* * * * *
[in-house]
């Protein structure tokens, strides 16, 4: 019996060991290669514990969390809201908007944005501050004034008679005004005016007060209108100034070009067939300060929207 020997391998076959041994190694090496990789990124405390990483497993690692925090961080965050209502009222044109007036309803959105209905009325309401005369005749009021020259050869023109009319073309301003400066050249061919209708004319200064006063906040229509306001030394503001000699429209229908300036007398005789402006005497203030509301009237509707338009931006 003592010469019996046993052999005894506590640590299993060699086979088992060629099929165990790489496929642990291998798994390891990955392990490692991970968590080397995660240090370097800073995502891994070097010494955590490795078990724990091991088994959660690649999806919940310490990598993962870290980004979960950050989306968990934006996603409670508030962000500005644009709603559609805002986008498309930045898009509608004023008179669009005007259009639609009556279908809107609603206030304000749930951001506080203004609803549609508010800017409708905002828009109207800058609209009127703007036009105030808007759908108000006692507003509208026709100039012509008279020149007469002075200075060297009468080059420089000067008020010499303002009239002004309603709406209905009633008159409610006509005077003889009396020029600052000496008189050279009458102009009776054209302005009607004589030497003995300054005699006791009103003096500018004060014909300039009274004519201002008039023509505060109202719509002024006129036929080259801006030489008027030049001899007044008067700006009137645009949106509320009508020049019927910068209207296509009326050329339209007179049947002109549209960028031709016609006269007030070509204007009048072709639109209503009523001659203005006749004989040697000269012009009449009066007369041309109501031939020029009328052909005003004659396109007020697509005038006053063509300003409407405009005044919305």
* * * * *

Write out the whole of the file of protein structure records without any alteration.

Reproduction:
[in-house]
């Protein structure tokens, strides 16, 4: 019996060991290669514990969390809201908007944005501050004034008679005004005016007060209108100034070009067939300060929207 020997391998076959041994190694090496990789990124405390990483497993690692925090961080965050209502009222044109007036309803959105209905009325309401005369005749009021020259050869023109009319073309301003400066050249061919209708004319200064006063906040229509306001030394503001000699429209229908300036007398005789402006005497203030509301009237509707338009931006 003592010469019996046993052999005894506590640590299993060699086979088992060629099929165990790489496929642990291998798994390891990955392990490692991970968590080397995660240090370097800073995502891994070097010494955590490795078990724990091991088994959660690649999806919940310490990598993962870290980004979960950050989306968990934006996603409670508030962000500005644009709603559609805002986008498309930045898009509608004023008179669009005007259009639609009556279908809107609603206030304000749930951001506080203004609803549609508010800017409708905002828009109207800058609209009127703007036009105030808007759908108000006692507003509208026709100039012509008279020149007469002075200075060297009468080059420089000067008020010499303002009239002004309603709406209905009633008159409610006509005077003889009396020029600052000496008189050279009458102009009776054209302005009607004589030497003995300054005699006791009103003096500018004060014909300039009274004519201002008039023509505060109202719509002024006129036929080259801006030489008027030049001899007044008067700006009137645009949106509320009508020049019927910068209207296509009326050329339209007179049947002109549209960028031709016609006269007030070509204007009048072709639109209503009523001659203005006749004989040697000269012009009449009066007369041309109501031939020029009328052909005003004659396109007020697509005038006053063509300003409407405009005044919305």